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bdnfHealthDay (5/28, Preidt) reported that, according to a study published online May 28 in the journal Science, “a naturally occurring protein” called brain-derived neurotrophic factor (BDNF) “plays a role in the disrupted functioning of the brain’s reward circuitry seen in people with drug and alcohol dependence.” In the study, researchers from the University of Toronto and Brigham Young University “found that a single injection of BDNF made rats behave as if they were dependent on opiates, even though they’d never been given the drugs.” The team “also found that the BDNF injections in the rats caused certain chemicals that normally inhibit neurons in the brain’s reward circuitry to excite neurons, which is what happens when people become dependent on drugs.” The authors suggested that “BDNF plays a major role in inducing drug dependency.”

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oxy-all-mgHealthDay (5/18, Preidt) reported that Swiss researchers say their new research suggests that “oxytocin may help make it easier for couples to discuss difficult issues.” After being given oxytocin or a placebo intranasally, couples in the study “had a conflict discussion in the laboratory. Compared to participants who received the placebo, those who were given oxytocin communicated more positively and had lower stress levels.” Researchers noted in the journal Biological Psychiatry that oxytocin “might help us to pronounce the effects of standard treatment, such as cognitive behavioral therapy, by possibly making the benefits of social interaction more accessible to the individual. But it probably will not replace these standard treatments.”

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HealthDay (4/30, Preidt) reported that, according to a study “released this week” by the US Substance Abuse and Mental Health Services Administration (SAMHSA), nearly “12 percent of children in the United States live with a parent who has a substance abuse problem.” The study, which analyzed “national data from 2002 to 2007,” was “based on responses from 87,656 parents, aged 18 and older, who were asked about their substance dependence and abuse.” Among the study’s key findings were that nearly “7.3 million youths lived with a parent who was dependent on or abused alcohol,” and approximately “2.1 million children lived with a parent who was dependent on or abused illicit drugs.” The study also revealed that “living in this type of home environment can cause long-lasting mental and physical health problems.”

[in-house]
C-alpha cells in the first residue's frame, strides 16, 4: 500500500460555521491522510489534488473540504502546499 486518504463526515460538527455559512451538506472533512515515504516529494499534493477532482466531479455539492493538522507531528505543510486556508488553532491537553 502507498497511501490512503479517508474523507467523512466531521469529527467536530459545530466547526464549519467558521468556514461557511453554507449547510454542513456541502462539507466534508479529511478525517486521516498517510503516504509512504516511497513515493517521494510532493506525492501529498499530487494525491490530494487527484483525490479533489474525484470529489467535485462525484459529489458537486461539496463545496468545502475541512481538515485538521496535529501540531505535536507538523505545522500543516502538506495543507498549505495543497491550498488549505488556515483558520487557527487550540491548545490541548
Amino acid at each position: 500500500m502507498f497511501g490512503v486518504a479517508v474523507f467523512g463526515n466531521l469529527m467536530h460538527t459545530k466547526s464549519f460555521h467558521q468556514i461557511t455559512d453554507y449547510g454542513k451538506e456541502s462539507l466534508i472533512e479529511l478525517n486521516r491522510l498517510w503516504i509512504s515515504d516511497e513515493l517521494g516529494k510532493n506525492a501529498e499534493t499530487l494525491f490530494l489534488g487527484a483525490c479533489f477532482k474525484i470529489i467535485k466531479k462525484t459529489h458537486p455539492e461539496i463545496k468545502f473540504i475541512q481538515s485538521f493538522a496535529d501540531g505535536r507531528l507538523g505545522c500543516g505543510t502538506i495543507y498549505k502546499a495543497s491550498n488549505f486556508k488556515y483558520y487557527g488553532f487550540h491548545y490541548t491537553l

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MedWire (4/20, Cowen) reported that, according to a study published in the journal European Psychiatry, “cannabis use is significantly associated with earlier age at schizophrenia development, with a higher frequency of use linked to a younger age at onset.” For the study, researchers from Spain’s Hospital Clínic i Universitari examined “data on 116 patients, aged less than 35 years, who were treated for a first episode of psychosis in Barcelona between 2002 and 2006, and who were subsequently diagnosed with schizophrenia.” The team obtained “information on the patients’ use of cannabis and other drugs, as well as on the development of psychosis symptoms…from the patients’ medical records and their doctors.” The group found that, “overall, cannabis users developed psychosis an average 1.93 years earlier than those who did not use the drug.” Moreover, “average age at first treatment decreased as the degree and frequency of cannabis use increased.”